“Since President Trump gave Turkey the green light to attack our Kurdish partners, Democrats and Republicans in the House and Senate have been united in our swift and serious condemnation of this reckless action, which threatens countless lives, endangers our Kurdish partners and undermines our credibility in the world,” U.S. House Speaker Nancy Pelosi (D-Calif.) and Senate Minority Leader Chuck Schumer (D-N.Y.) said this week in a joint statement. 

Speaker of the House Nancy Pelosi (D-CA) answers questions during a press conference at the U.S. Capitol on July 11, 2019 in Washington, DC. | Win McNamee/Getty Images

The resolution states that “an abrupt withdrawal of United States military personnel from certain parts of Northeast Syria is beneficial to adversaries of the United States government, including Syria, Iran, and Russia.” It says that lawmakers oppose the troop withdrawal and it calls on Turkish President Recep Tayyip Erdogan to immediately cease unilateral military action in northeast Syria. 

Trump dismissed criticisms of his policy on Wednesday, saying the area is “not our border,” and calling Kurdish forces “no angels,” according to NBC. 

A Senate version of the resolution has also been introduced by U.S. Sens. Robert Menendez (D-N.J.) and Todd Young (R-Ind.). 

U.S. Sen. Lindsey Graham (R-S.C.), chair of the Senate Judiciary Committee and a member of the Foreign Relations Committee, slammed the president’s move in an interview with reporters in the U.S. Capitol on Wednesday.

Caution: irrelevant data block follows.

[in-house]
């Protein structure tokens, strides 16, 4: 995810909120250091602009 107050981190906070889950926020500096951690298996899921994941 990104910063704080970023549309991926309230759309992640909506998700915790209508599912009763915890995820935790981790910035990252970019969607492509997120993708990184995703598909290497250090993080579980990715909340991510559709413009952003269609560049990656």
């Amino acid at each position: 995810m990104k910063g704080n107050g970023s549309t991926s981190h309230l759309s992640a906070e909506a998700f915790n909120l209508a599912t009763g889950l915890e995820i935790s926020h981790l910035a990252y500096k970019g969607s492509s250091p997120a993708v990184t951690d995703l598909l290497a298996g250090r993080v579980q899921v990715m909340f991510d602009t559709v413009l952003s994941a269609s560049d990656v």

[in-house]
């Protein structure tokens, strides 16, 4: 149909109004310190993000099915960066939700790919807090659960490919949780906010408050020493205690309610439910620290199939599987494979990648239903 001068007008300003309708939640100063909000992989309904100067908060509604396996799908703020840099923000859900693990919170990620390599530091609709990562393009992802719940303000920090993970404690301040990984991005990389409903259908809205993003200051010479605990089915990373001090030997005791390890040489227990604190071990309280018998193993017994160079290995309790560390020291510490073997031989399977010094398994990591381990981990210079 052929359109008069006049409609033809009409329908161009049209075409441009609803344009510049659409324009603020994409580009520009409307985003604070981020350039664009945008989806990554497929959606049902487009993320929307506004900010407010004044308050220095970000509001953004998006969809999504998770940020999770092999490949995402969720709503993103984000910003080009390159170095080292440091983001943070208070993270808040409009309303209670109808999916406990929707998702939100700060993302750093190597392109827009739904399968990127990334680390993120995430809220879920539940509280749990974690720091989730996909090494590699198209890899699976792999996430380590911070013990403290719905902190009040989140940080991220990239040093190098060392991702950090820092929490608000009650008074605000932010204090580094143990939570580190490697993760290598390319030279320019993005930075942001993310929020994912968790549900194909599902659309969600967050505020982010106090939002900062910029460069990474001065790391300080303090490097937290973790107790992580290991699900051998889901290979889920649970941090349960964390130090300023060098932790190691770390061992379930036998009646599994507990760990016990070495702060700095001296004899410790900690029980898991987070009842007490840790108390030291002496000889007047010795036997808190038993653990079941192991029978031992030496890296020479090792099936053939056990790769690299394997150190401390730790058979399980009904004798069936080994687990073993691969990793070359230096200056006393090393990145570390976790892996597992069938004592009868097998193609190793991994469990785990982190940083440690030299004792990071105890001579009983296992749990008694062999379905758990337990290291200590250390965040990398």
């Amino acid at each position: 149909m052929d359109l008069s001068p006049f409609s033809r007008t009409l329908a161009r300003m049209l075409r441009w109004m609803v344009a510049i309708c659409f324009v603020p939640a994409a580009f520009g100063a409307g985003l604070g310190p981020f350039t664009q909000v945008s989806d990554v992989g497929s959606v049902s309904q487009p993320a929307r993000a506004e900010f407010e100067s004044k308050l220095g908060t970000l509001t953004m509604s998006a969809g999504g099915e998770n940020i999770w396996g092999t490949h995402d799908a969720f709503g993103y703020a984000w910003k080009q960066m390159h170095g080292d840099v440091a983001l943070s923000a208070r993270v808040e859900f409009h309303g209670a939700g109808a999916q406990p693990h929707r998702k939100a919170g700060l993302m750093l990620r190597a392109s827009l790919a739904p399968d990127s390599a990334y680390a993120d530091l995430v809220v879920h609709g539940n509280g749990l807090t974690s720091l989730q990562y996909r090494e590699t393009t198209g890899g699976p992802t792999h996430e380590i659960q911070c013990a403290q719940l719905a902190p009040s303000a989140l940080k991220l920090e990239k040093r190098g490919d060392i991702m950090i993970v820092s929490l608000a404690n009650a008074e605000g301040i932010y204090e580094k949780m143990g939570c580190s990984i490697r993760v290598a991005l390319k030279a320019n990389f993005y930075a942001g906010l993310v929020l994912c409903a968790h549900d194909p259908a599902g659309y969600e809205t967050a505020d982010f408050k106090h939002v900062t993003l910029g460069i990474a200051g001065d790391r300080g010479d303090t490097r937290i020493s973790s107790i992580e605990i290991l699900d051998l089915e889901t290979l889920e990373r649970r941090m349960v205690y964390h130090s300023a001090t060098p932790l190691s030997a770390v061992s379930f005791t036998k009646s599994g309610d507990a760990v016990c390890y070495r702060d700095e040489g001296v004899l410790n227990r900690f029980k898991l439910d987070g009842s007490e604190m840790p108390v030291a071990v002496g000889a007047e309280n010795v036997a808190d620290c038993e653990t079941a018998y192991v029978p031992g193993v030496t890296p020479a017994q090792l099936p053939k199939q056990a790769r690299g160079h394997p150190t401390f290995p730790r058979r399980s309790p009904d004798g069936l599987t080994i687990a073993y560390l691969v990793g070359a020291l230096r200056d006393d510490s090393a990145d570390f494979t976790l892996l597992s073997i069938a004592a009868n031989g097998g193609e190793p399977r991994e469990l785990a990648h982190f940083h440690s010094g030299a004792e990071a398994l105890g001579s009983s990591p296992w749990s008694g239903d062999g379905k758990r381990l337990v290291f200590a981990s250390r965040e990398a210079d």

Lindsey Graham at the National Guard Senate Caucus breakfast in the Dirksen Senate Office Building on Capitol Hill in Washington, D.C., Feb. 23, 2016. | U.S. Army National Guard photo by Staff Sgt. Michelle Gonzalez, Wikimedia Commons

“I hope he will reconsider, stop the bloodshed and reset the table before it’s too late,” Graham said. “His decision and line of thinking was against all sound military advice.”

U.S. Rep. Ken Buck (R-Colo.) was among the Republicans who voted to rebuke Trump. 

“I think that most people are upset that Turkey would attack the Kurds in the way that they are, and I think that the United States could have done more to try to prevent the kind of terrorist attacks that Turkey is reacting to, and at the same time prevent the kind of bloodshed that’s going on there,” Buck said in an interview Wednesday. 

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Robin Bravender
Robin Bravender

Robin Bravender was the States Newsroom Washington Bureau Chief from January 2019 until June 2020. She coordinated the network’s national coverage and reported on states’ congressional delegations, federal agencies, the White House and the federal courts. Prior to that, Robin was an editor and reporter at E&E News, a reporter at Politico, and a freelance producer for Reuters TV.

Susan J. Demas

Susan J. Demas is a 22-year journalism veteran and one of the state’s foremost experts on Michigan politics, appearing on MSNBC, CNN, NPR and WKAR-TV’s “Off the Record.” In addition to serving as Editor-in-Chief, she is the Advance’s chief columnist, writing on women, LGBTQs, the state budget, the economy and more. For almost five years, Susan was the Editor and Publisher of Inside Michigan Politics, the most-cited political newsletter in the state. Susan’s award-winning political analysis has run in more than 80 national, international and regional media outlets, including the Guardian U.K., NBC News, the New York Times, the Detroit News and MLive.